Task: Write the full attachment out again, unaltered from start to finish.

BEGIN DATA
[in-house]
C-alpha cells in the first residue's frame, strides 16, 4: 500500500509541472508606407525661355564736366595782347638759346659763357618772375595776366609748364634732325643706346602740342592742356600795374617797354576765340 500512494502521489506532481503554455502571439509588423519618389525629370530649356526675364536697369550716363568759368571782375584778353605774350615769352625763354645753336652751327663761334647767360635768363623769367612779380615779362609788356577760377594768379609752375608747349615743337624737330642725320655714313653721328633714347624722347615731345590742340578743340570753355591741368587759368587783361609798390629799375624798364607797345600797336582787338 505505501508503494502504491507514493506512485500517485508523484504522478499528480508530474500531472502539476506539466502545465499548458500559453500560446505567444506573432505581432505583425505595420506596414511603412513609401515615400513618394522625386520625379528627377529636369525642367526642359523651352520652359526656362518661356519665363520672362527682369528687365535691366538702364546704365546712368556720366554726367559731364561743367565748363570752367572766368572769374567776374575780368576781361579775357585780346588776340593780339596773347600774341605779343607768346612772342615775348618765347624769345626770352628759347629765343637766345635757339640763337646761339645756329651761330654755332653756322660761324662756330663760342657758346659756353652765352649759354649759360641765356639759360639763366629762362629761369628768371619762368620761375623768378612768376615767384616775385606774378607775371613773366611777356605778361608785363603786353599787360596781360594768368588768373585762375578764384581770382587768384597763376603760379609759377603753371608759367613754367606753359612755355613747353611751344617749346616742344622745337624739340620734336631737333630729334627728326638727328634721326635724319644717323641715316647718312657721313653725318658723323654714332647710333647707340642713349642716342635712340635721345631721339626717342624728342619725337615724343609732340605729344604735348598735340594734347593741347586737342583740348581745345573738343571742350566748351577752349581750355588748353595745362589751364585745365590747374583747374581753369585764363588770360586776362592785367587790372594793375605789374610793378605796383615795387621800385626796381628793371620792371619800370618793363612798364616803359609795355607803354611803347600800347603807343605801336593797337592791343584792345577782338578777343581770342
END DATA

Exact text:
[in-house]
C-alpha cells in the first residue's frame, strides 16, 4: 500500500509541472508606407525661355564736366595782347638759346659763357618772375595776366609748364634732325643706346602740342592742356600795374617797354576765340 500512494502521489506532481503554455502571439509588423519618389525629370530649356526675364536697369550716363568759368571782375584778353605774350615769352625763354645753336652751327663761334647767360635768363623769367612779380615779362609788356577760377594768379609752375608747349615743337624737330642725320655714313653721328633714347624722347615731345590742340578743340570753355591741368587759368587783361609798390629799375624798364607797345600797336582787338 505505501508503494502504491507514493506512485500517485508523484504522478499528480508530474500531472502539476506539466502545465499548458500559453500560446505567444506573432505581432505583425505595420506596414511603412513609401515615400513618394522625386520625379528627377529636369525642367526642359523651352520652359526656362518661356519665363520672362527682369528687365535691366538702364546704365546712368556720366554726367559731364561743367565748363570752367572766368572769374567776374575780368576781361579775357585780346588776340593780339596773347600774341605779343607768346612772342615775348618765347624769345626770352628759347629765343637766345635757339640763337646761339645756329651761330654755332653756322660761324662756330663760342657758346659756353652765352649759354649759360641765356639759360639763366629762362629761369628768371619762368620761375623768378612768376615767384616775385606774378607775371613773366611777356605778361608785363603786353599787360596781360594768368588768373585762375578764384581770382587768384597763376603760379609759377603753371608759367613754367606753359612755355613747353611751344617749346616742344622745337624739340620734336631737333630729334627728326638727328634721326635724319644717323641715316647718312657721313653725318658723323654714332647710333647707340642713349642716342635712340635721345631721339626717342624728342619725337615724343609732340605729344604735348598735340594734347593741347586737342583740348581745345573738343571742350566748351577752349581750355588748353595745362589751364585745365590747374583747374581753369585764363588770360586776362592785367587790372594793375605789374610793378605796383615795387621800385626796381628793371620792371619800370618793363612798364616803359609795355607803354611803347600800347603807343605801336593797337592791343584792345577782338578777343581770342